Inspection Services Blog

FREP-funded research project highlights best nitrogen management practices for container plant production

Fig. 1. Diagram of nitrogen (N) inputs and outputs measured to develop the nursery system N balance. Inputs include substrate N (fertilizer, roots, and media), surface-applied fertilizer, and irrigation water N. Outputs include N in runoff water, shoot uptake, remaining in substrate, and nitrous oxide gas from substrate (N2O-N) and growing bed soil (N2+ N2O-N).

The California Department of Food and Agriculture (CDFA) Fertilizer Research and Education Program (FREP) blog, Research Update: Nitrogen Management for Container Plant Production, reviews a FREP-funded project measuring nitrogen (N) input and output from a woody ornamental plant production system to understand the fate of incorporated controlled-release and surface-applied fertilizer.

Background: A large proportion of groundwater in the Central Valley is currently experiencing nitrate contamination because of inefficient irrigation and fertilization. The Central Valley Regional Water Quality Control Board requires growers to complete an Irrigation and Nitrogen Management Plan (INMP) annually to document N inputs and outputs from production areas. Existing knowledge gaps prevent wholesale container plant growers from accurately filling out the INMP Worksheet. To assist growers in filling out the INMP Worksheet, a system N balance was developed for a woody ornamental nursery production system.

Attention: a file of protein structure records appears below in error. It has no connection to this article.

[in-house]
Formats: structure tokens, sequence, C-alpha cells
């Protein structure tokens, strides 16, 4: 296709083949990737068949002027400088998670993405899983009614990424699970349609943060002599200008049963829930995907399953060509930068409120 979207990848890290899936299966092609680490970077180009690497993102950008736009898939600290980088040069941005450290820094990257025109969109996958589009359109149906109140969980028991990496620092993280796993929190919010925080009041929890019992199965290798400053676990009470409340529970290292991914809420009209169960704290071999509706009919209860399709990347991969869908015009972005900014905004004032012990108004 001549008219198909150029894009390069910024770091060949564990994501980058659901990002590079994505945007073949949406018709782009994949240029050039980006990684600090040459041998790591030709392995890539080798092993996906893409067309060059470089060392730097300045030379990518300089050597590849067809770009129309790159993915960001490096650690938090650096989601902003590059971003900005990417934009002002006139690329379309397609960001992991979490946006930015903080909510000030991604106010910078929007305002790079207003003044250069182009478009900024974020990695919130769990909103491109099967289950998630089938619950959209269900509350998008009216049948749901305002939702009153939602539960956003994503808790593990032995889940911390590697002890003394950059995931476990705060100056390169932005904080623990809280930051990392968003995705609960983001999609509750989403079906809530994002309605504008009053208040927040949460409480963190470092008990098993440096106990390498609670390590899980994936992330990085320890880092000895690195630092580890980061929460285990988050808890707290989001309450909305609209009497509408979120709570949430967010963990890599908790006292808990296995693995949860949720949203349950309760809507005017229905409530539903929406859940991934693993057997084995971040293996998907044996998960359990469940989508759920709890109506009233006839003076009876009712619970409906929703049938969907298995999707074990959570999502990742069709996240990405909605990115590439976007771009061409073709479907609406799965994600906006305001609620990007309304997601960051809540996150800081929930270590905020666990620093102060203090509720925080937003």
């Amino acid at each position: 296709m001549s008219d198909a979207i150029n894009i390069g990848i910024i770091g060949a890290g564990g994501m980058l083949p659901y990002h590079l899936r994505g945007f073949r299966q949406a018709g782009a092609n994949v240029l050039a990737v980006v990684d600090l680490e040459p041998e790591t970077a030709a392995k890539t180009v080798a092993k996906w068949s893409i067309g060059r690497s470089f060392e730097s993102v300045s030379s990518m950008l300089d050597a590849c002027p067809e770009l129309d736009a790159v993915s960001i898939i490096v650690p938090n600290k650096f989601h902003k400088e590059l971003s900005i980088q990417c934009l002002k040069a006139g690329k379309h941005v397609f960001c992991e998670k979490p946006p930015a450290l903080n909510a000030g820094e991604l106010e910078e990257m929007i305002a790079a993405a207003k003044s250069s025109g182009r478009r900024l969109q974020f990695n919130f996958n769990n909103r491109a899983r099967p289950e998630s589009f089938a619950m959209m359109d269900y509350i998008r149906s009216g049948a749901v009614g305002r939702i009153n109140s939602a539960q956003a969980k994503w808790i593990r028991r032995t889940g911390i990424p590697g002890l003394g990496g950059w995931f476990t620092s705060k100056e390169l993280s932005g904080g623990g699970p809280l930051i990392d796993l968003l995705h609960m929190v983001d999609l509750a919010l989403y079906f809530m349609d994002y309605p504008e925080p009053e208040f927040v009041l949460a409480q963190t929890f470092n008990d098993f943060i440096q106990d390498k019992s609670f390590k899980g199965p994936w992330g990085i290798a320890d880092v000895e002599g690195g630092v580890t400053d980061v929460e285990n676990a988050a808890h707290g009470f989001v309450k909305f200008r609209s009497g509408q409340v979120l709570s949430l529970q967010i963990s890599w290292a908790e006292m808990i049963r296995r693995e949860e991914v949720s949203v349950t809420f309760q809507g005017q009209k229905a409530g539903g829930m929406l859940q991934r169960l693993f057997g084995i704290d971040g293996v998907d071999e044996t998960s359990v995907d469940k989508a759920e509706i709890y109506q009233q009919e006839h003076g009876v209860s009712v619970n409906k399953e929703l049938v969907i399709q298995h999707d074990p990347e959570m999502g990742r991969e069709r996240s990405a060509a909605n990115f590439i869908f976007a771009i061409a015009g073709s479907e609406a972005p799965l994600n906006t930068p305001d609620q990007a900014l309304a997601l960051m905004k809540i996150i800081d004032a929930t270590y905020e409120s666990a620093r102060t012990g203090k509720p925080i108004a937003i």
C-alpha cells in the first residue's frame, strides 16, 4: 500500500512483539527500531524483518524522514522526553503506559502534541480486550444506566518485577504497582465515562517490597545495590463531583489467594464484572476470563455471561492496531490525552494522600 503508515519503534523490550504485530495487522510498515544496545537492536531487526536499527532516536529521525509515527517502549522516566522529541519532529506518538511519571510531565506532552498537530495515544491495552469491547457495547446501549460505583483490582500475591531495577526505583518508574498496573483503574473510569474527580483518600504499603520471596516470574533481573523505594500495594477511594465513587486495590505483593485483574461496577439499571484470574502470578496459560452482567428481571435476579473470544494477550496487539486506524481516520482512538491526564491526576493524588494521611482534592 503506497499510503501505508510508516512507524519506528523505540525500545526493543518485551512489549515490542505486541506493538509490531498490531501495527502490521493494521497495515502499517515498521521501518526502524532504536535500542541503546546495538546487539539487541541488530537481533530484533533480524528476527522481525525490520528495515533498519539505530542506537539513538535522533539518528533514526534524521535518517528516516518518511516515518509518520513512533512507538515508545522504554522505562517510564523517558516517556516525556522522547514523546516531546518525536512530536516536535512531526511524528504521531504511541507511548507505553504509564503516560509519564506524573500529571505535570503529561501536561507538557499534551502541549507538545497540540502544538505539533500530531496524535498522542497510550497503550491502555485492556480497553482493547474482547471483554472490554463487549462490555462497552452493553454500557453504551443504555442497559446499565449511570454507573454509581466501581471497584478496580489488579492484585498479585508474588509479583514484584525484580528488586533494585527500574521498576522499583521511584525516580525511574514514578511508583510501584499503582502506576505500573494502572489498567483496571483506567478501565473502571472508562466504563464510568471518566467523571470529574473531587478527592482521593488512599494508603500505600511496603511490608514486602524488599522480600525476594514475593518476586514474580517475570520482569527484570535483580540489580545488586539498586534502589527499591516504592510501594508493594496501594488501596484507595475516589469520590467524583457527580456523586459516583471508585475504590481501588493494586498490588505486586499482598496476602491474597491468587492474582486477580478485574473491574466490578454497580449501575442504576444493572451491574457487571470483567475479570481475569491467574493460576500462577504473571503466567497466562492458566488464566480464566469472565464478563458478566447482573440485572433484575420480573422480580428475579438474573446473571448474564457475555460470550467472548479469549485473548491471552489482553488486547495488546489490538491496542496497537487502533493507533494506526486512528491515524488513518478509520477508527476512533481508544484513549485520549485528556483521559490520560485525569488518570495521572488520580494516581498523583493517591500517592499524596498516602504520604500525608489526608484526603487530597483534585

Approach: A woody ornamental was grown for 81 days in containers filled with Douglas fir bark soilless substrate. The experiment consisted of four lined and four unlined experimental beds for runoff capture. Nitrogen inputs measured included: substrate with controlled-release fertilizer and roots incorporated, irrigation water, and surface-applied fertilizer (Figure 1). Harvested product N outputs included: the substrate, including roots and remaining fertilizer, and plant shoots at end of the production cycle (Figure 1). Additional outputs included gaseous N emitted from the substrate and aqueous N that was leached from the substrate or applied as irrigation water and flowed off the growing beds during the production cycle (Figure 1).

Results: View the FREP blog.

This entry was posted in CDFA Feed, Fertilizer and Livestock Drugs Regulatory Services Branch, CDFA Fertilizer Research and Education Program (FREP), CDFA Inspection Services Division and tagged , . Bookmark the permalink.

Leave a Reply

Your email address will not be published.